D H
May 25 · Last update 1 mo. ago.

Is the world de-globalising?

Globalisation is the pattern of increased international trade, investments, migration and knowledge sharing that is the defining trend of the modern era. However a number of recent global developments have pushed many parts of the world into more protectionist, populist or nationalist directions that some have gone as far as describing as the beginning of de-globalisation. The coronavirus pandemic may have fast-forwarded this process, as supply chain issues and major medical supply shortages have caused many countries to attempt to bring manufacturing infrastructure home. Is the world undergoing a de-globalisation transition or are these minor or temporary issues that do not undermine the value of global cooperation? blog.lynk.global/2020/04/28/covid-19-deglobalisation
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Yes – since 2008
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No – it’s changing not being dismantled
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Yes – since 2008

Populism has led to a heavy nationalistic tone being taken in the political climate in a growing number of countries internationally since the 2008 Great Recession. Trade has becoming increasingly divisive, with trade wars, sanctions, and technological decoupling, such as the 5G Huawei US-China standoff, becoming increasingly common. With a global pandemic in 2020 this picture has become in some ways even more strained, re-shoring is becoming increasingly common, with 80% of multinationals planning to repatriated at least part of their production infrastructure. Cooperation is taking a hit too, as the US has spoken of cutting funding for the World Health Organisation. Current trends seem to be threatening the very existence of regional cooperative governance organisations such as the EU, and even global organisations such as the UN, while trade will be increasingly sluggish under a looming recession.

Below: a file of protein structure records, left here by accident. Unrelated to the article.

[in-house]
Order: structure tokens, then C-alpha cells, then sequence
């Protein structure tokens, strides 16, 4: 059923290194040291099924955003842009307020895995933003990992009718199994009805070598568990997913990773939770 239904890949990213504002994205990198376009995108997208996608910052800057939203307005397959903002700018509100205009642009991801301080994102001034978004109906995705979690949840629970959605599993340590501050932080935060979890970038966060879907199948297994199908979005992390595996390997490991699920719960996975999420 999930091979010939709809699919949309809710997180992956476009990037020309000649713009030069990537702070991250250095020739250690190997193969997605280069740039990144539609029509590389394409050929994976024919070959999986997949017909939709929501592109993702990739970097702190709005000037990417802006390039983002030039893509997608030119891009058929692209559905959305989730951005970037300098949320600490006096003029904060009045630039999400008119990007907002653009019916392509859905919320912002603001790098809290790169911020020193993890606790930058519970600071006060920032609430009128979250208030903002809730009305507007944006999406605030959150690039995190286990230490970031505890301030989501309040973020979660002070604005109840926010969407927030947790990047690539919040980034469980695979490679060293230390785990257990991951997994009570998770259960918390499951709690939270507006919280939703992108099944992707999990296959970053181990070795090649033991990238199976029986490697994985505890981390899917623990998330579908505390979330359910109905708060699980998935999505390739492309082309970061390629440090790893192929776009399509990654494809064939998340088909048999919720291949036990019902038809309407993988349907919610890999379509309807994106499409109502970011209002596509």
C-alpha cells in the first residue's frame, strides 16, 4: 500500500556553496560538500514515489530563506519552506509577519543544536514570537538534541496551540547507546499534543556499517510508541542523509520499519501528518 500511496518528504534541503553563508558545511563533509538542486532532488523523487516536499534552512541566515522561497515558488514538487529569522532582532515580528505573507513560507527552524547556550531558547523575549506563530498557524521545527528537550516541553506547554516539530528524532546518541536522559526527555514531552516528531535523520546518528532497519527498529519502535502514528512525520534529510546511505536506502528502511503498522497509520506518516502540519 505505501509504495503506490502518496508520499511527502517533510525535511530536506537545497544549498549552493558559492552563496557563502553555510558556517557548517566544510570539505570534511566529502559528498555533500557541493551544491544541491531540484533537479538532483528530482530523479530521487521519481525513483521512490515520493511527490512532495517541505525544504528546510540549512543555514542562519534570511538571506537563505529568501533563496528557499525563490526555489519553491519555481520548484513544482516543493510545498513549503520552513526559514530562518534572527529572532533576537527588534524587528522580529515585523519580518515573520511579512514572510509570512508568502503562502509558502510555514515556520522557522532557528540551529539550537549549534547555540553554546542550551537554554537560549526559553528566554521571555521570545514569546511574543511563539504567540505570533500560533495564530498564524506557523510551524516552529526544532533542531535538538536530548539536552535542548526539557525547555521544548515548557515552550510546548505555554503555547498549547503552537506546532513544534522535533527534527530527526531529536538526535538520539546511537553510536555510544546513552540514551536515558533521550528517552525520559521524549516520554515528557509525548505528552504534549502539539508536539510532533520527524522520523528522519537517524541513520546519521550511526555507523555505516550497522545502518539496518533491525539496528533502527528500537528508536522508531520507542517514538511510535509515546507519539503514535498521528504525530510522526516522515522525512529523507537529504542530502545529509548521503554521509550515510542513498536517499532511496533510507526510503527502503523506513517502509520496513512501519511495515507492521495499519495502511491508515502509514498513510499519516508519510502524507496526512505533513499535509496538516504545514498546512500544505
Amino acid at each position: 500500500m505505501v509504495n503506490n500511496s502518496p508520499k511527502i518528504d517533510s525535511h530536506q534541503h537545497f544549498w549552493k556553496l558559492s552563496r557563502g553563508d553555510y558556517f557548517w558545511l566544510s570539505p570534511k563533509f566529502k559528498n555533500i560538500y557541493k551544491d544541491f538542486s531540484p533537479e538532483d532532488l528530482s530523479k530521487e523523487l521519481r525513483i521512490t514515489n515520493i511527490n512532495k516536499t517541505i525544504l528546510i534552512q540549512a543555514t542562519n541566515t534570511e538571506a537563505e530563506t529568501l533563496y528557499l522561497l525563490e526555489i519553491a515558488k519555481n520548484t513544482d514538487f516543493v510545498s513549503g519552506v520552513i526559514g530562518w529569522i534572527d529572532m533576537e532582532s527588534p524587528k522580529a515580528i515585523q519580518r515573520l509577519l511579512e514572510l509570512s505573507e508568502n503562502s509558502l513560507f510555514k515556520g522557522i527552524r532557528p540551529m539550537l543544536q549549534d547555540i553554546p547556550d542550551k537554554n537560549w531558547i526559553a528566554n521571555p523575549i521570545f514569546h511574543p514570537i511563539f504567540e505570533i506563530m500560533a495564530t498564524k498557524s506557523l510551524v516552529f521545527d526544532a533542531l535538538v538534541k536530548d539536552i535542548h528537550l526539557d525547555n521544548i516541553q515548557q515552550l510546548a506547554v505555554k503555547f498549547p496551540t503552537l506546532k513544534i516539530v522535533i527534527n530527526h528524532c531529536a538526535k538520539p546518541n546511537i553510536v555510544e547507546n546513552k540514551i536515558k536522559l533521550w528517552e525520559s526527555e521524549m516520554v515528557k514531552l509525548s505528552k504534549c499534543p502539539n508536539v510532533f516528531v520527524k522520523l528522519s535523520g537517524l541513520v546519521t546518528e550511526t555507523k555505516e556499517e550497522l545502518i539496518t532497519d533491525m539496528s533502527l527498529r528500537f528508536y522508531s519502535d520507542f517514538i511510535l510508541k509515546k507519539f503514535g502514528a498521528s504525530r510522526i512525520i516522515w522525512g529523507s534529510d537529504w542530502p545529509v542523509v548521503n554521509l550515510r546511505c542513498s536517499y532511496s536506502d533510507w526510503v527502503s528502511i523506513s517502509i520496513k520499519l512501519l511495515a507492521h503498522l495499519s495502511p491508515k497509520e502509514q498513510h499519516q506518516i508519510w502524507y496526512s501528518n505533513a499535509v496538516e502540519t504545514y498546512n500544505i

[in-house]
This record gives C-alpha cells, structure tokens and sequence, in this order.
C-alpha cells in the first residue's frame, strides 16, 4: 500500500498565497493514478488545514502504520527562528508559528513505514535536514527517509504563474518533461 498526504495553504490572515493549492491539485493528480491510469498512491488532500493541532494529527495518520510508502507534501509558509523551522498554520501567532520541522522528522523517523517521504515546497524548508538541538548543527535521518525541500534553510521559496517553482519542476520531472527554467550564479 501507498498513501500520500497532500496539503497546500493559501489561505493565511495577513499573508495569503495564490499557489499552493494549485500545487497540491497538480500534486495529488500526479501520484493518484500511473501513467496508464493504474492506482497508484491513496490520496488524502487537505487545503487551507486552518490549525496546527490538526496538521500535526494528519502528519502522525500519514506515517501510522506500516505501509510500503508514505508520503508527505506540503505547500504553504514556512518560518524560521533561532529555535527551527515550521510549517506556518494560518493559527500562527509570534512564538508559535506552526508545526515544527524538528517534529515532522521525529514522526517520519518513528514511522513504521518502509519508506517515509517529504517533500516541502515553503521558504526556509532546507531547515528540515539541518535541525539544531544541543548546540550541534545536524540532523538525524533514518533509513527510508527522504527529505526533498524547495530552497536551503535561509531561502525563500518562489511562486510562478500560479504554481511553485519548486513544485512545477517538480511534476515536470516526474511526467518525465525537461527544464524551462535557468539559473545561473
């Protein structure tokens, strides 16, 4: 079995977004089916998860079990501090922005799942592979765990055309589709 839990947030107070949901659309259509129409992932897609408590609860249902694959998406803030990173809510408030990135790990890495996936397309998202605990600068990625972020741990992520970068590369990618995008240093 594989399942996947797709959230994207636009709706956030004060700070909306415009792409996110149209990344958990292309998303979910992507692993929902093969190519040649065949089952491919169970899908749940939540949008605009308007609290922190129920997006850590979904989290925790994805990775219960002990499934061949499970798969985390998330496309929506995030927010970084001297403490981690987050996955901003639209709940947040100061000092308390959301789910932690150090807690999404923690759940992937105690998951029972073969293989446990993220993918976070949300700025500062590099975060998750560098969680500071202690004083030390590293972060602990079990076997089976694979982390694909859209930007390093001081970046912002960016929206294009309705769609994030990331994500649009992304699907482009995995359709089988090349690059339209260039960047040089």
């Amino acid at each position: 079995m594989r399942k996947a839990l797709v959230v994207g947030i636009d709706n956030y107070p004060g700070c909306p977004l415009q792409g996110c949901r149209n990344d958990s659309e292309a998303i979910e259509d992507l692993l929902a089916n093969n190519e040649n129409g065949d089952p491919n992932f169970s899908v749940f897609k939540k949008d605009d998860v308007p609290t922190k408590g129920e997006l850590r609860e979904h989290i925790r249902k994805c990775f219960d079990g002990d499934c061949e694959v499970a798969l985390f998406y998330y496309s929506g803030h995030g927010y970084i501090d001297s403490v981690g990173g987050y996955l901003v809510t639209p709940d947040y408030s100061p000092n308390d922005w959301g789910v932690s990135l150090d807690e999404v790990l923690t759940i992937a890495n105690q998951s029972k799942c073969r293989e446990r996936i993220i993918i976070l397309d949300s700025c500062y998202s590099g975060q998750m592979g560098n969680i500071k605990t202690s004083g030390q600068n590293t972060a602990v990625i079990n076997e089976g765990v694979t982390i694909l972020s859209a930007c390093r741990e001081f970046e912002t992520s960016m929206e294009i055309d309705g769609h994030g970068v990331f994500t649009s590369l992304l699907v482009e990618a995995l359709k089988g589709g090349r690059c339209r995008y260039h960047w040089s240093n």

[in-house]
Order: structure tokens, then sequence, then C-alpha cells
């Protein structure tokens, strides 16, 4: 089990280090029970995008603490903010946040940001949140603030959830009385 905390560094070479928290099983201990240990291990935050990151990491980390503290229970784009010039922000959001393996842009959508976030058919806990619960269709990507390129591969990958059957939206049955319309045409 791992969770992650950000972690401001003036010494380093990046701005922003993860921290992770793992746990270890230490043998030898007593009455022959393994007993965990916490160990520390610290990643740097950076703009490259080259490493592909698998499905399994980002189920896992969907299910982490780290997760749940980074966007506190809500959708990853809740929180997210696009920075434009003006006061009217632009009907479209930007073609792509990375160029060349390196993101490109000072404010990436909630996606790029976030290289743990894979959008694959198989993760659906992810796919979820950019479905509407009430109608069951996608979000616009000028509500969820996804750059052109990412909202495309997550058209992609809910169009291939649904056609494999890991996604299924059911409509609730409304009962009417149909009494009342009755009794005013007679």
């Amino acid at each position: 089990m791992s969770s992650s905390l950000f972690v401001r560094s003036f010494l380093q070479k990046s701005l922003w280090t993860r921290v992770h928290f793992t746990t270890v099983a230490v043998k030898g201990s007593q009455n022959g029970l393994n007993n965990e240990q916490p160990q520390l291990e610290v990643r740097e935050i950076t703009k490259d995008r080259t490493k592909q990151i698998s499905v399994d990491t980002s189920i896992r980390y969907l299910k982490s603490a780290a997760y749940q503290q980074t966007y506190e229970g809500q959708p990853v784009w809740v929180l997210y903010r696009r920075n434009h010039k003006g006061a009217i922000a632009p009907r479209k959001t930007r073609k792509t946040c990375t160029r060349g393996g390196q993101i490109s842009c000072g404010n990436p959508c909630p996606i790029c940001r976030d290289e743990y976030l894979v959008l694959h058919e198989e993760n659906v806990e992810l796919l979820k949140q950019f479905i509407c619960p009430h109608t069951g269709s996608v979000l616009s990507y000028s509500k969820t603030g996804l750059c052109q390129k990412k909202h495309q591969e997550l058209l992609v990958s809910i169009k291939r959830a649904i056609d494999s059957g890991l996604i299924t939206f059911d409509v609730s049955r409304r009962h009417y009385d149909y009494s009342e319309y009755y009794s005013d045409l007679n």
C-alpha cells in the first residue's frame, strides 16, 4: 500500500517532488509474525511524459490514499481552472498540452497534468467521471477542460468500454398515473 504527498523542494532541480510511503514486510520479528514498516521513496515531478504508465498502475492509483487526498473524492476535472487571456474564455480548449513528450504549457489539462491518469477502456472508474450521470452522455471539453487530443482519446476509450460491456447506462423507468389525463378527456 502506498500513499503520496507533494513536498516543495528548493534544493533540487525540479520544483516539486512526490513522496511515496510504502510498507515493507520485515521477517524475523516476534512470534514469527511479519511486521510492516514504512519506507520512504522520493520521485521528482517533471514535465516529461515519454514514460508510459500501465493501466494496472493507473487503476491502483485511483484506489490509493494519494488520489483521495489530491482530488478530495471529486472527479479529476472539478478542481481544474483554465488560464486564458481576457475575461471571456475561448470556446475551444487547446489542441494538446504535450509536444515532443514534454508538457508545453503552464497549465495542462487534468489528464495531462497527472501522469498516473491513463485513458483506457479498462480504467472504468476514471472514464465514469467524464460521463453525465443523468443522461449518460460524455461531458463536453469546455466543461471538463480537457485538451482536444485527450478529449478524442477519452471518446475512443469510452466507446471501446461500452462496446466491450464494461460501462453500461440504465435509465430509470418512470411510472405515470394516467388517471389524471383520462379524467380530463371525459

ecfr.eu/article/commentary_the_deglobalisation_virus conter.co.uk/blog/2020/4/9/the-deglobalising-pandemic edition.cnn.com/2020/04/15/world/trump-who-funding-explainer-intl-hnk/index.html

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D H
Jul 6
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No – it’s changing not being dismantled

Despite popular outlook becoming all too populist in recent years, the slow process of globalisation would be too expensive to roll back. Despite the dawn of globalisation often being associated with the industrial revolution, many argue that modern globalisation is in fact a development of a much older trend that goes back beyond the Silk Road. It’s too difficult then to undo this monumental process; it is too costly to move entire businesses that have often moved abroad in the first place as there was a pricing incentive to do so, de-globalisation would come with a massive rise in the cost of living, making it unpopular if it took place. Globalisation is too important a development to dismantle, as technology develops new opportunities for further global integration will present themselves, we are currently seeing cracks in populism in the form of bad governance, it is more likely that these ideas will change before globalisation ends as a trend.

progressivepost.eu/no-category/making-the-case-for-progressive-reglobalisation-part-2 researchgate.net/publication/332065963_Introduction_The_Globalisation_Debate-From_De-Globalisation_to_the_Dark_Side_of_Globalisation youtu.be/5bNn-mOcCRg?t=1702 aiche.confex.com/aiche/2013/webprogram/Paper319958.html

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D H
May 25
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